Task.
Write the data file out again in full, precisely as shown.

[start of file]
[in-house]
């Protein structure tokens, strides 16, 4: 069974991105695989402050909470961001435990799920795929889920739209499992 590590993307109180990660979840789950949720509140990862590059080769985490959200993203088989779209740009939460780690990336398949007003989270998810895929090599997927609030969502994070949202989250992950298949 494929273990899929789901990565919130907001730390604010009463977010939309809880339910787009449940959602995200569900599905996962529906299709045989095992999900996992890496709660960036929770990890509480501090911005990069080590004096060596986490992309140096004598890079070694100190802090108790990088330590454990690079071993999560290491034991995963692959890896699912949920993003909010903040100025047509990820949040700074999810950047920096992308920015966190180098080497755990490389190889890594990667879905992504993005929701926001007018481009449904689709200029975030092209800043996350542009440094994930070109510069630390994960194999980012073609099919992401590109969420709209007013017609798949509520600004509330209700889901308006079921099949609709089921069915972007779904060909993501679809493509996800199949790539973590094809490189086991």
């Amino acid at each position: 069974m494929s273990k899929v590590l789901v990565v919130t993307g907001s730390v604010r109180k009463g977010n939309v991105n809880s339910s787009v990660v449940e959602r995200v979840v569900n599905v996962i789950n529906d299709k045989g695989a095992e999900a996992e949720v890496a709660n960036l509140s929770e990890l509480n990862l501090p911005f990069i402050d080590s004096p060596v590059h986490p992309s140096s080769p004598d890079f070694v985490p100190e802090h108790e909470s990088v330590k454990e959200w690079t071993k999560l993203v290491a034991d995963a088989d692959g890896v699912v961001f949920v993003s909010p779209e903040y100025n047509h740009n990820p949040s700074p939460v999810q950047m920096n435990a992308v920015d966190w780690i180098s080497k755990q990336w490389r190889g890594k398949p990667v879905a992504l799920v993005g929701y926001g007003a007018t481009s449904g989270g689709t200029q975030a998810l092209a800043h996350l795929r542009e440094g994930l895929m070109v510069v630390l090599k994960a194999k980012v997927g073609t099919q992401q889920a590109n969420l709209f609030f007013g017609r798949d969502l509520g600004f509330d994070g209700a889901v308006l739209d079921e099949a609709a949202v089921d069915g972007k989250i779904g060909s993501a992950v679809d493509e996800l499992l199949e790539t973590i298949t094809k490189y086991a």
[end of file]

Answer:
[in-house]
């Protein structure tokens, strides 16, 4: 069974991105695989402050909470961001435990799920795929889920739209499992 590590993307109180990660979840789950949720509140990862590059080769985490959200993203088989779209740009939460780690990336398949007003989270998810895929090599997927609030969502994070949202989250992950298949 494929273990899929789901990565919130907001730390604010009463977010939309809880339910787009449940959602995200569900599905996962529906299709045989095992999900996992890496709660960036929770990890509480501090911005990069080590004096060596986490992309140096004598890079070694100190802090108790990088330590454990690079071993999560290491034991995963692959890896699912949920993003909010903040100025047509990820949040700074999810950047920096992308920015966190180098080497755990490389190889890594990667879905992504993005929701926001007018481009449904689709200029975030092209800043996350542009440094994930070109510069630390994960194999980012073609099919992401590109969420709209007013017609798949509520600004509330209700889901308006079921099949609709089921069915972007779904060909993501679809493509996800199949790539973590094809490189086991």
């Amino acid at each position: 069974m494929s273990k899929v590590l789901v990565v919130t993307g907001s730390v604010r109180k009463g977010n939309v991105n809880s339910s787009v990660v449940e959602r995200v979840v569900n599905v996962i789950n529906d299709k045989g695989a095992e999900a996992e949720v890496a709660n960036l509140s929770e990890l509480n990862l501090p911005f990069i402050d080590s004096p060596v590059h986490p992309s140096s080769p004598d890079f070694v985490p100190e802090h108790e909470s990088v330590k454990e959200w690079t071993k999560l993203v290491a034991d995963a088989d692959g890896v699912v961001f949920v993003s909010p779209e903040y100025n047509h740009n990820p949040s700074p939460v999810q950047m920096n435990a992308v920015d966190w780690i180098s080497k755990q990336w490389r190889g890594k398949p990667v879905a992504l799920v993005g929701y926001g007003a007018t481009s449904g989270g689709t200029q975030a998810l092209a800043h996350l795929r542009e440094g994930l895929m070109v510069v630390l090599k994960a194999k980012v997927g073609t099919q992401q889920a590109n969420l709209f609030f007013g017609r798949d969502l509520g600004f509330d994070g209700a889901v308006l739209d079921e099949a609709a949202v089921d069915g972007k989250i779904g060909s993501a992950v679809d493509e996800l499992l199949e790539t973590i298949t094809k490189y086991a």